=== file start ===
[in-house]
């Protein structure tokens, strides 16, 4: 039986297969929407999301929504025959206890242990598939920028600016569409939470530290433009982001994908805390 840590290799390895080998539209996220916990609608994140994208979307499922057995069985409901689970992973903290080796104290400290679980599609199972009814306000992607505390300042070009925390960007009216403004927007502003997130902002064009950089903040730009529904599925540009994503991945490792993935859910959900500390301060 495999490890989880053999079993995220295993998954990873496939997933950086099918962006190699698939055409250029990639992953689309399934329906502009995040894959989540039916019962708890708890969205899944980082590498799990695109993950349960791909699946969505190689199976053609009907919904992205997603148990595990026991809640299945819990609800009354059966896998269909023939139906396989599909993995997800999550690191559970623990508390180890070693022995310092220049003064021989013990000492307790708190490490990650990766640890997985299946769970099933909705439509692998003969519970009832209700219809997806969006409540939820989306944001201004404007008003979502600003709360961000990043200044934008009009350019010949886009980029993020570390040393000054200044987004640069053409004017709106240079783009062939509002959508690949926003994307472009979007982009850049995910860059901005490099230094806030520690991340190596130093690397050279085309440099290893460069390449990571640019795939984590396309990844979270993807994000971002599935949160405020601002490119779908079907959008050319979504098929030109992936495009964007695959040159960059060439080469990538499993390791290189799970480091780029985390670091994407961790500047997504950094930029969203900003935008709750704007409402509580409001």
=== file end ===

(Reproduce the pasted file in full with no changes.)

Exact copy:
[in-house]
């Protein structure tokens, strides 16, 4: 039986297969929407999301929504025959206890242990598939920028600016569409939470530290433009982001994908805390 840590290799390895080998539209996220916990609608994140994208979307499922057995069985409901689970992973903290080796104290400290679980599609199972009814306000992607505390300042070009925390960007009216403004927007502003997130902002064009950089903040730009529904599925540009994503991945490792993935859910959900500390301060 495999490890989880053999079993995220295993998954990873496939997933950086099918962006190699698939055409250029990639992953689309399934329906502009995040894959989540039916019962708890708890969205899944980082590498799990695109993950349960791909699946969505190689199976053609009907919904992205997603148990595990026991809640299945819990609800009354059966896998269909023939139906396989599909993995997800999550690191559970623990508390180890070693022995310092220049003064021989013990000492307790708190490490990650990766640890997985299946769970099933909705439509692998003969519970009832209700219809997806969006409540939820989306944001201004404007008003979502600003709360961000990043200044934008009009350019010949886009980029993020570390040393000054200044987004640069053409004017709106240079783009062939509002959508690949926003994307472009979007982009850049995910860059901005490099230094806030520690991340190596130093690397050279085309440099290893460069390449990571640019795939984590396309990844979270993807994000971002599935949160405020601002490119779908079907959008050319979504098929030109992936495009964007695959040159960059060439080469990538499993390791290189799970480091780029985390670091994407961790500047997504950094930029969203900003935008709750704007409402509580409001």